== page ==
At the risk of offending everyone, I want to recommend two very different blogs I regularly read. They are so different that they may in fact appear to be polar opposites. One is a group blog with lots of interesting posts by self-described feminist law professors: Feminist Law Professors. The other is the blog of the Massachusetts-based Fathers and Families organization, written by its founder Ned Holstein, in collaboration with fathers' rights advocate Glenn Sacks: Fathers & Families Blog.
I like to think of myself as both a feminist and an advocate for men. I believe feminism and fathers' rights need not be in conflict with each other. Of course, much of what many feminists (that is, the radical ones) say is not only quite extreme but in fact demonstrably false, and similarly, much of what many men's advocates say is also extreme, ridiculous, and over the top.
But there are many valid, reasonable points made by both feminists and men's advocates. The issues they raise should be addressed in our society, and should lead to changes in our legal system. Many of these valid points are being made, and these important issues are being discussed, on the Fathers & Families Blog and the Feminist Law Professors Blog.
We all should pay attention to the sane, rational voices who cry out for true equality for men and women - in the workplace, at home, in our legal system, and everywhere else in our society. This is the kind of true equality that the feminist movement set out to accomplish in its earliest years, and is the kind of equality that its reasonable proponents continue to seek.
I am very attracted to the thinking and writing of Cathy Young, whose former column for the Boston Globe is greatly missed, and not just by me, I'm quite sure, as her voice is to me the very calming sound of Reason in a sea of angry, strident voices in the Battle of the Sexes. Her book Ceasefire! Why Women and Men Must Join Forces to Achieve True Equality should be required reading for all in the family law world and all concerned with gender issues.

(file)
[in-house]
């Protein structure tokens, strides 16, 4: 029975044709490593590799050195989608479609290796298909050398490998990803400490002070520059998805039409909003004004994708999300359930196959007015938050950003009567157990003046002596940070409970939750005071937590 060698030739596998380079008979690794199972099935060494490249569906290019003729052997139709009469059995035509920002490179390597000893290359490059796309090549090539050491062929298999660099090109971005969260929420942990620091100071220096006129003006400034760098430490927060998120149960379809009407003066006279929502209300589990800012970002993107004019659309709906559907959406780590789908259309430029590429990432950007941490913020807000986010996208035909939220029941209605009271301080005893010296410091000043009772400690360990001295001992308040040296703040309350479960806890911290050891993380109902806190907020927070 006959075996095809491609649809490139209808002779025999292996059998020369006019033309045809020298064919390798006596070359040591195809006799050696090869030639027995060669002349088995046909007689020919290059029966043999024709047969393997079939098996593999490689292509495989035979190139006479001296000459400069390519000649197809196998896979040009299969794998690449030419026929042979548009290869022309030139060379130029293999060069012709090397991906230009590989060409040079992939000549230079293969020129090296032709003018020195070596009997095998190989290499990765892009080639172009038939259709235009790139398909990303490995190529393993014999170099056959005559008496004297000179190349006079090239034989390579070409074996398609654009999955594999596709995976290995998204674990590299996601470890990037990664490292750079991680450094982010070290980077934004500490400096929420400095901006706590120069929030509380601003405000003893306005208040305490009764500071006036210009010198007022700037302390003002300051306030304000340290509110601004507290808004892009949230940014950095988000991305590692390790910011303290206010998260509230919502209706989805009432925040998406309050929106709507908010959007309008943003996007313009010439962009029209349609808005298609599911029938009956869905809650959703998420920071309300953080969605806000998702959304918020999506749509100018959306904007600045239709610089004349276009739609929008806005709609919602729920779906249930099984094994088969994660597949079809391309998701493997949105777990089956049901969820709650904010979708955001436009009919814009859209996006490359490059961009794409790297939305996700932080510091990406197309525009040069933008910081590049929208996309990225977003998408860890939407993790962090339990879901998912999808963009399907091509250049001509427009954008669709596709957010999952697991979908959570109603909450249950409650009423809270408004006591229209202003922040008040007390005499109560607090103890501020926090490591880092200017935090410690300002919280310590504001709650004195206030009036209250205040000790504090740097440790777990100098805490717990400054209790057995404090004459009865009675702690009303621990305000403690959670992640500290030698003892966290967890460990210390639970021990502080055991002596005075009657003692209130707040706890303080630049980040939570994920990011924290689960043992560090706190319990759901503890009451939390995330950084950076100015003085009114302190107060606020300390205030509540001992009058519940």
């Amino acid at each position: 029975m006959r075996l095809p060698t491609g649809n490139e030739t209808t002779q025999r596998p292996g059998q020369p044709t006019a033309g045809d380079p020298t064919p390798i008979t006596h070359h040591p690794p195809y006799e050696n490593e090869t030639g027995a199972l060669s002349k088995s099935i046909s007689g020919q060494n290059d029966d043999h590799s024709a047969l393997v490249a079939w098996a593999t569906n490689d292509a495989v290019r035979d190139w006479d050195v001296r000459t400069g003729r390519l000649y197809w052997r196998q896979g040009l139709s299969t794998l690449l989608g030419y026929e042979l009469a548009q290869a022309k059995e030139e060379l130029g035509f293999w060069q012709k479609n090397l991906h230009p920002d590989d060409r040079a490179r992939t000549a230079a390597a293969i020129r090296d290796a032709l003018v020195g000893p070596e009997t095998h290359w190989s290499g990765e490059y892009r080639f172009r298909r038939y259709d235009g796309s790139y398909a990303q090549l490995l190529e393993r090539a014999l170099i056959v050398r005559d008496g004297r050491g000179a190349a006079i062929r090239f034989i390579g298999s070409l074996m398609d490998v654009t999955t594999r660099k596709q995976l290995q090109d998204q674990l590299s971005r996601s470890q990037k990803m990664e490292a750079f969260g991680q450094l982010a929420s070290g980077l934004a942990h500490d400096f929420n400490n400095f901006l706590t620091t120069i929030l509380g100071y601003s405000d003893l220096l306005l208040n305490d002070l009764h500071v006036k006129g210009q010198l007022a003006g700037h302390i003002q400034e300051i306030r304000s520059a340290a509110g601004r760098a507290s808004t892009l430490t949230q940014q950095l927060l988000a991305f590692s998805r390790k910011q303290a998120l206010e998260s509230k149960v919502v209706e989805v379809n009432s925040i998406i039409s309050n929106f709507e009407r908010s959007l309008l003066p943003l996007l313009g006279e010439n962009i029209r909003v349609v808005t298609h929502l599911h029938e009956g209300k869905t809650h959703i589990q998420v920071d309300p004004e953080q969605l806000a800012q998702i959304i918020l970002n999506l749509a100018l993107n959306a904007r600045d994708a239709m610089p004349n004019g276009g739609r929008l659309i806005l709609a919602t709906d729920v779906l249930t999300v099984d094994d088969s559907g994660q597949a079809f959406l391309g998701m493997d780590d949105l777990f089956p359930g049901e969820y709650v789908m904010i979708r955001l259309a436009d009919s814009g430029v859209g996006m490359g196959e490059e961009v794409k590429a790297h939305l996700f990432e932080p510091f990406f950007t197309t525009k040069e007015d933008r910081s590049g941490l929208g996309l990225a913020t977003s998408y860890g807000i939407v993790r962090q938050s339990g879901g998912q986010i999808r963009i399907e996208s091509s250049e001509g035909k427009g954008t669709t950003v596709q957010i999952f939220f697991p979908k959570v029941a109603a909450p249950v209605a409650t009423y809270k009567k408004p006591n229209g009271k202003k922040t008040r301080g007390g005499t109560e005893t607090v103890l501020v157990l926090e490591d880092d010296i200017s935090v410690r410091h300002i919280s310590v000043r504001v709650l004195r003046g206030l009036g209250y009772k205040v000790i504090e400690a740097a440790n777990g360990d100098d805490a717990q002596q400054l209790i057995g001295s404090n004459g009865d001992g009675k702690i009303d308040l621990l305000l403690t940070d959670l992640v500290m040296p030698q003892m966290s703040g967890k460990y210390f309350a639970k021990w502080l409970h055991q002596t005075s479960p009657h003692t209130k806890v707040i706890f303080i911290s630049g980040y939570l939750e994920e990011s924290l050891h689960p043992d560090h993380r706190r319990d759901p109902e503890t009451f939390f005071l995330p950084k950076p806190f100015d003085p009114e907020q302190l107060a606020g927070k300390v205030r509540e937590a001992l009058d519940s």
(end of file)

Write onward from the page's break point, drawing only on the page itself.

I believe that much of the unfairness faced by women, both in the workplace and elsewhere, is intrinsically related to the unfairness faced by men in domestic relations situations. Thousands of years of history have prejudiced most of us, whether we realize it or not, to act on the apparent belief that men and women have certain determined roles and should remain in those historical roles. The same conservative attitudes that stand in the way of women in the workplace also stand in the way of men at home. But Cathy Young has already said it, far better than I could ever say it, in her book years ago.
I don't always agree with what I read in either one of these two very different blogs, one from fathers and the other from feminists. However, I do find I actually agree with quite a lot of what I read in both, and I think both blogs are contributing in a very important way to a crucial debate that we all need to engage in, without fear, if we are to move forward and progress toward a better society. And when I say a better society, I mean especially for our families and our children.
For information about Massachusetts divorce and family law, see Law Offices of Steven Ballard.